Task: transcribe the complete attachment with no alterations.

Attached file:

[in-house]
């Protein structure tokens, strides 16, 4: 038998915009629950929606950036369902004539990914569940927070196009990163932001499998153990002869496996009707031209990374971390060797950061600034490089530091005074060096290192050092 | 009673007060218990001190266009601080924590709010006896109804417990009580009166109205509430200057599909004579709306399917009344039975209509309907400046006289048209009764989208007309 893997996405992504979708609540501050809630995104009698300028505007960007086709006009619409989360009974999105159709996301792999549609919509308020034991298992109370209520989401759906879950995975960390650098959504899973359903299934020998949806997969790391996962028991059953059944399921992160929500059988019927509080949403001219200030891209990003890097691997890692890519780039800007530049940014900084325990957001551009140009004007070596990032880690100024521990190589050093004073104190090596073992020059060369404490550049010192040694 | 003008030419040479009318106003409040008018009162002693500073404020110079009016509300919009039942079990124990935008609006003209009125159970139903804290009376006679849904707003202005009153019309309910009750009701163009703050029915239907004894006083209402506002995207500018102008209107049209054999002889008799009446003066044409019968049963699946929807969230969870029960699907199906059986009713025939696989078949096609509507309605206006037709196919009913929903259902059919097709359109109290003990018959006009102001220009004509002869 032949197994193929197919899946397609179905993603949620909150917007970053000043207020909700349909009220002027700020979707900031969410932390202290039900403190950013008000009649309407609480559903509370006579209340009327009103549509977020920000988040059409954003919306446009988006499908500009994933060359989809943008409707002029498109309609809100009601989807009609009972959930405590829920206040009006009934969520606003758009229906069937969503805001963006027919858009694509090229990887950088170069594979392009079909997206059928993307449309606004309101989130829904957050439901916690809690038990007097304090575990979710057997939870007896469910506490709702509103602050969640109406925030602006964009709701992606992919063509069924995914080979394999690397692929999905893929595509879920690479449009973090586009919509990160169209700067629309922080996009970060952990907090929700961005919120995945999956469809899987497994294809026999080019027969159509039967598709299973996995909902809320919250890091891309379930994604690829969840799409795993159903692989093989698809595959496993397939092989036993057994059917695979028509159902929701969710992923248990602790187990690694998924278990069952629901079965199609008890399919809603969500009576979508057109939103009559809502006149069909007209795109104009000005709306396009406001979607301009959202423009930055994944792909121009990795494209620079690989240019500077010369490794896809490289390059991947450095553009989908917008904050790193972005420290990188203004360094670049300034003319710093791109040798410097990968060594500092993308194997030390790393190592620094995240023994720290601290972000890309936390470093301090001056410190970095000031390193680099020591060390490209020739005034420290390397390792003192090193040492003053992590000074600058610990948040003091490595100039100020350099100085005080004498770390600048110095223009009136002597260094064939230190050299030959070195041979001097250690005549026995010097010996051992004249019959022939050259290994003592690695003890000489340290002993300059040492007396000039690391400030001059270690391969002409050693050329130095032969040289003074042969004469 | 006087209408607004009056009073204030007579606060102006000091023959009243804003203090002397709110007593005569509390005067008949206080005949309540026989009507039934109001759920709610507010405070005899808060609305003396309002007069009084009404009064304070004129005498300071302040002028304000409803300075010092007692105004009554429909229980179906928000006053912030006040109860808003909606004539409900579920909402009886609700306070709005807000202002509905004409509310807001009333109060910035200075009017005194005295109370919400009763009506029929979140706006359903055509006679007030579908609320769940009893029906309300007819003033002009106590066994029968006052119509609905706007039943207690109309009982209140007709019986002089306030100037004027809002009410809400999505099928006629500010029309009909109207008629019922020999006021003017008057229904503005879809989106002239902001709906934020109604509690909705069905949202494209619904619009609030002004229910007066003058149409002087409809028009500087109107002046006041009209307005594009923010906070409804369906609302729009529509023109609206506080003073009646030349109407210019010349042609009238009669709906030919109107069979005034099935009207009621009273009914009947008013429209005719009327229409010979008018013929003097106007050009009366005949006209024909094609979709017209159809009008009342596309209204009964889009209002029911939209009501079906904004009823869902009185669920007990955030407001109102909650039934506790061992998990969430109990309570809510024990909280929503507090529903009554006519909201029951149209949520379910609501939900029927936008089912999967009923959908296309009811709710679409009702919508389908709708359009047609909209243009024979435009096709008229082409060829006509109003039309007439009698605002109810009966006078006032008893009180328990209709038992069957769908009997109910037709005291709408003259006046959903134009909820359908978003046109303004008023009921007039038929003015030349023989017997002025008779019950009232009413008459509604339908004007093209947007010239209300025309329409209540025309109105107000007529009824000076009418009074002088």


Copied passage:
[in-house]
């Protein structure tokens, strides 16, 4: 038998915009629950929606950036369902004539990914569940927070196009990163932001499998153990002869496996009707031209990374971390060797950061600034490089530091005074060096290192050092 | 009673007060218990001190266009601080924590709010006896109804417990009580009166109205509430200057599909004579709306399917009344039975209509309907400046006289048209009764989208007309 893997996405992504979708609540501050809630995104009698300028505007960007086709006009619409989360009974999105159709996301792999549609919509308020034991298992109370209520989401759906879950995975960390650098959504899973359903299934020998949806997969790391996962028991059953059944399921992160929500059988019927509080949403001219200030891209990003890097691997890692890519780039800007530049940014900084325990957001551009140009004007070596990032880690100024521990190589050093004073104190090596073992020059060369404490550049010192040694 | 003008030419040479009318106003409040008018009162002693500073404020110079009016509300919009039942079990124990935008609006003209009125159970139903804290009376006679849904707003202005009153019309309910009750009701163009703050029915239907004894006083209402506002995207500018102008209107049209054999002889008799009446003066044409019968049963699946929807969230969870029960699907199906059986009713025939696989078949096609509507309605206006037709196919009913929903259902059919097709359109109290003990018959006009102001220009004509002869 032949197994193929197919899946397609179905993603949620909150917007970053000043207020909700349909009220002027700020979707900031969410932390202290039900403190950013008000009649309407609480559903509370006579209340009327009103549509977020920000988040059409954003919306446009988006499908500009994933060359989809943008409707002029498109309609809100009601989807009609009972959930405590829920206040009006009934969520606003758009229906069937969503805001963006027919858009694509090229990887950088170069594979392009079909997206059928993307449309606004309101989130829904957050439901916690809690038990007097304090575990979710057997939870007896469910506490709702509103602050969640109406925030602006964009709701992606992919063509069924995914080979394999690397692929999905893929595509879920690479449009973090586009919509990160169209700067629309922080996009970060952990907090929700961005919120995945999956469809899987497994294809026999080019027969159509039967598709299973996995909902809320919250890091891309379930994604690829969840799409795993159903692989093989698809595959496993397939092989036993057994059917695979028509159902929701969710992923248990602790187990690694998924278990069952629901079965199609008890399919809603969500009576979508057109939103009559809502006149069909007209795109104009000005709306396009406001979607301009959202423009930055994944792909121009990795494209620079690989240019500077010369490794896809490289390059991947450095553009989908917008904050790193972005420290990188203004360094670049300034003319710093791109040798410097990968060594500092993308194997030390790393190592620094995240023994720290601290972000890309936390470093301090001056410190970095000031390193680099020591060390490209020739005034420290390397390792003192090193040492003053992590000074600058610990948040003091490595100039100020350099100085005080004498770390600048110095223009009136002597260094064939230190050299030959070195041979001097250690005549026995010097010996051992004249019959022939050259290994003592690695003890000489340290002993300059040492007396000039690391400030001059270690391969002409050693050329130095032969040289003074042969004469 | 006087209408607004009056009073204030007579606060102006000091023959009243804003203090002397709110007593005569509390005067008949206080005949309540026989009507039934109001759920709610507010405070005899808060609305003396309002007069009084009404009064304070004129005498300071302040002028304000409803300075010092007692105004009554429909229980179906928000006053912030006040109860808003909606004539409900579920909402009886609700306070709005807000202002509905004409509310807001009333109060910035200075009017005194005295109370919400009763009506029929979140706006359903055509006679007030579908609320769940009893029906309300007819003033002009106590066994029968006052119509609905706007039943207690109309009982209140007709019986002089306030100037004027809002009410809400999505099928006629500010029309009909109207008629019922020999006021003017008057229904503005879809989106002239902001709906934020109604509690909705069905949202494209619904619009609030002004229910007066003058149409002087409809028009500087109107002046006041009209307005594009923010906070409804369906609302729009529509023109609206506080003073009646030349109407210019010349042609009238009669709906030919109107069979005034099935009207009621009273009914009947008013429209005719009327229409010979008018013929003097106007050009009366005949006209024909094609979709017209159809009008009342596309209204009964889009209002029911939209009501079906904004009823869902009185669920007990955030407001109102909650039934506790061992998990969430109990309570809510024990909280929503507090529903009554006519909201029951149209949520379910609501939900029927936008089912999967009923959908296309009811709710679409009702919508389908709708359009047609909209243009024979435009096709008229082409060829006509109003039309007439009698605002109810009966006078006032008893009180328990209709038992069957769908009997109910037709005291709408003259006046959903134009909820359908978003046109303004008023009921007039038929003015030349023989017997002025008779019950009232009413008459509604339908004007093209947007010239209300025309329409209540025309109105107000007529009824000076009418009074002088």